The Los Angeles Dodgers’ Rotation Troubles Mean The Offense Must Get Going

The team with Major League Baseball’s richest payroll and an abundance of pitching depth in April started a 28-year-old career minor leaguer on Wednesday, who the manager barely met this week and who made is big league debut Tuesday in relief. 

His name is Jake Reed. And you’re forgiven if you’ve never heard of the guy. 

That’s where the Los Angeles Dodgers stand right now. After Clayton Kershaw went on the IL with forearm inflammation Before Wednesday’s game in Miami, the roster was left with only a trio of the pitching depth it was celebrated for during spring training – Walker Buehler, Julio Urias and Tony Gonsolin – giving way to the cliché but true adage that a team can never have enough starting pitching. 

While Buehler comes with no concerns for now, Urias is being taxed with the biggest workload of his career and Gonsolin hasn’t thrown more than 81 pitches since returning from a shoulder injury. Add that to Kershaw’s forearm concerns, Trevor Bauer being on administrative leave while he’s investigated for assault allegations, Dustin May being lost for the season after Tommy John surgery, and David Price and Jimmy Nelson being turned into bullpen arms, and the Dodgers are suddenly scrambling to piece together innings 20% of the time. 

This leads to a couple of conclusions as the All-Star break approaches. First, the inconsistent offense that has still managed to dress itself with pretty metrics needs to be better. Meaning no more atrocities like the first two games against the Marlins this week where the offense was 4 for 11 with runners in scoring position and 25 runners left on base, losing both games by a run. And by the way, the Dodgers are a stunning 11-16 in one-run games (.407 win percentage), and it’s not because of the pitching. The evidence is partly in the team’s negative Clutch stat, via Fangraphs.

Second, this front office is now just as likely to feel the pressure to add an impact starter before the trade deadline as its rivals to the north and south – the first-place Giants and third-place Padres. We’ve seen President of Baseball Ops Andrew Friedman be aggressive at recent deadlines, adding names like Yu Darvish and Manny Machado. If Kershaw’s injury lingers beyond the break and Bauer’s situation keeps him off the mound for significant time, the Dodgers might have to be aggressive again.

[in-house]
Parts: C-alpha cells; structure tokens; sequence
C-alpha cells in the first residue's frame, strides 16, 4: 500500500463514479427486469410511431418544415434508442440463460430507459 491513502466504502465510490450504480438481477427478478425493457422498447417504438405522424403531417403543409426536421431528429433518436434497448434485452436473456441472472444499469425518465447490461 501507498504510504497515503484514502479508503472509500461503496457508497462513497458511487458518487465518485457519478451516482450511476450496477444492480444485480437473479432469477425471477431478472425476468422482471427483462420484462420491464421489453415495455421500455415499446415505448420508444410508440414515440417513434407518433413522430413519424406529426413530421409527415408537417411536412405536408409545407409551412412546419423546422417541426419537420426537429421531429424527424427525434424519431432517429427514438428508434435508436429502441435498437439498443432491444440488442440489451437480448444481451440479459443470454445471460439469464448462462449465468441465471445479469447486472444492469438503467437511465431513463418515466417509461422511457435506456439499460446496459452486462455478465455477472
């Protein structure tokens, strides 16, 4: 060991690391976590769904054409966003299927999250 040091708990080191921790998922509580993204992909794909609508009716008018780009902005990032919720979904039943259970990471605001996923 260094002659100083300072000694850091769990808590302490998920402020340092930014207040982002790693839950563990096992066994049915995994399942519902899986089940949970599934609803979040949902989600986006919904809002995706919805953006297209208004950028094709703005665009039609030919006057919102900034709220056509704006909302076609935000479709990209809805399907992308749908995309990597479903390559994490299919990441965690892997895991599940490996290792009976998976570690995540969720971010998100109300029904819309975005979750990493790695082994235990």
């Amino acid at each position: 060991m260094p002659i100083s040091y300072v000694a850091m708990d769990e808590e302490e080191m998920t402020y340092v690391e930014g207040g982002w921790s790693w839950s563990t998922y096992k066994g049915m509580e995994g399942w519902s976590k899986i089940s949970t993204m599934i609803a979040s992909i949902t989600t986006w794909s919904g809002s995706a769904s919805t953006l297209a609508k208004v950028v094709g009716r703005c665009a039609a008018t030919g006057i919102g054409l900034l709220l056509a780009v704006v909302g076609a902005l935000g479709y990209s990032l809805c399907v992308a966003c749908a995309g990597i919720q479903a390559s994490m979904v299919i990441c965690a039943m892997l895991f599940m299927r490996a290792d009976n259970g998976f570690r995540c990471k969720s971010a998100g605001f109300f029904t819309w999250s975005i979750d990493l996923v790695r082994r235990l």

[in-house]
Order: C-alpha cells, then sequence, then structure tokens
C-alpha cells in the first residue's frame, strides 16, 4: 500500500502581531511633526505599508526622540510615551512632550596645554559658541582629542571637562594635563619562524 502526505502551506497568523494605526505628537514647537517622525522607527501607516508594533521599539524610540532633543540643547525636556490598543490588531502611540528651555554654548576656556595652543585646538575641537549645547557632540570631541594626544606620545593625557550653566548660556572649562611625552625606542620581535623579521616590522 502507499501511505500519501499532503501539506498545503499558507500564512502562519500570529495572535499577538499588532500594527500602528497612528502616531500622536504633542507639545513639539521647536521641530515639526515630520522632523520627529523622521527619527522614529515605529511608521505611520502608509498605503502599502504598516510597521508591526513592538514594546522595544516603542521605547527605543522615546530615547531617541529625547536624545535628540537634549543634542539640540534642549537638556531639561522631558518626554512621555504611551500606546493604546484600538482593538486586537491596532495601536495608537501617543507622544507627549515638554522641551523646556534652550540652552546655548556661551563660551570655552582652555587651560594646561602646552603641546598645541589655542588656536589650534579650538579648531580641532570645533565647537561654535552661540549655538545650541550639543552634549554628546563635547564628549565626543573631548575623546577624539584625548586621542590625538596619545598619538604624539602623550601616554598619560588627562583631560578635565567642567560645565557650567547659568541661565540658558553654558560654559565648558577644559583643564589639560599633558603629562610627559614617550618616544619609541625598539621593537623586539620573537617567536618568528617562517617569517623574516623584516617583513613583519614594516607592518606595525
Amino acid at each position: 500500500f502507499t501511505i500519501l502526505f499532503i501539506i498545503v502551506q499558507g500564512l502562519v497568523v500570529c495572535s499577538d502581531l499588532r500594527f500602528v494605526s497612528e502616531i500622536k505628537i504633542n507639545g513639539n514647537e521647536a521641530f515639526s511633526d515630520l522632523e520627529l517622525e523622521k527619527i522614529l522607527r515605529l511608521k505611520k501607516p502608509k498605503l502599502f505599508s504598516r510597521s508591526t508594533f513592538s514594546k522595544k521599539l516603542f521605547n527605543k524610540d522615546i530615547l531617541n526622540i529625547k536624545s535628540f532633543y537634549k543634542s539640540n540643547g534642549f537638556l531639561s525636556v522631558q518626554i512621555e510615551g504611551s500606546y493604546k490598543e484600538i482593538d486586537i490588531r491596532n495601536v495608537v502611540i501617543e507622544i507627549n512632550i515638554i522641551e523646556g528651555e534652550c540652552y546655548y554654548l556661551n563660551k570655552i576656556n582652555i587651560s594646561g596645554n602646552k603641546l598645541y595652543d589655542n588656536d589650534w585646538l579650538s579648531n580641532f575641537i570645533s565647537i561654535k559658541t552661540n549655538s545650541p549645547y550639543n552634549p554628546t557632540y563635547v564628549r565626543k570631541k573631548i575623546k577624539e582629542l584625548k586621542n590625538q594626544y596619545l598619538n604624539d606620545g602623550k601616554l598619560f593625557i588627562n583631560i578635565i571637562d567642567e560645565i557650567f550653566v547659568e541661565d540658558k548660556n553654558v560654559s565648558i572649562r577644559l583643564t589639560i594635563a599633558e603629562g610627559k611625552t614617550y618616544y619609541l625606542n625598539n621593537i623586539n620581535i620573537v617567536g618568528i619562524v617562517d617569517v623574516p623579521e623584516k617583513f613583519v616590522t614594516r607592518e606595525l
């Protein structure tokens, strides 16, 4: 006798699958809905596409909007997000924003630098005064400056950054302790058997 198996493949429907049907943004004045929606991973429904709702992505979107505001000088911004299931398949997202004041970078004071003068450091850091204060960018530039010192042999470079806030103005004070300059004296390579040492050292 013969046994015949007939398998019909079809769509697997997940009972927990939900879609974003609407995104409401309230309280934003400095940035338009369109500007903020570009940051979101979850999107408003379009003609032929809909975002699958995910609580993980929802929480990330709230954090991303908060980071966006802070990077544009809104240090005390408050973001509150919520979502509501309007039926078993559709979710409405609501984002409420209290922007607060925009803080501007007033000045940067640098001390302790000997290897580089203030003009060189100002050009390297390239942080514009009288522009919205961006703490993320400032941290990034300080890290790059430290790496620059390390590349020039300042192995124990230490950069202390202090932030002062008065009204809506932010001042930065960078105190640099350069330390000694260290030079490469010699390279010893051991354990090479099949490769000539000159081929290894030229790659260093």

Friedman has spent a lot of prospect capital in some of those recent trades, including the one that landed Mookie Betts. And while they still have guys in the minors who make other front offices clamor, the front office is likely to be stingy with those assets. 

This is where the offense can save everyone.

While the rotation is taking shots, the offense is getting healthier. Max Muncy and Cody Bellinger are back from IL stints. Betts’ nagging back issue seems to be manageable without too many days off. And Corey Seager is getting closer to returning from a fractured hand.

When healthy, this is a lineup with the potential to be filled with All-Star caliber hitters and more than its share of MVP candidates. And when healthy, it should be potent enough to prop up a thin rotation and still have the Dodgers looking like the best team in the National League.

Their rotation depth is depleted now. The bats are healthy enough that they should find more overall consistency. The division is a real race between three teams. And the trade deadline is coming fast.

Those are all facts, but it’s not panic time yet for the defending World Series champs. If Kershaw, Bauer and Seager get back into uniform in short order, the Dodgers are still the team to beat in the NL.

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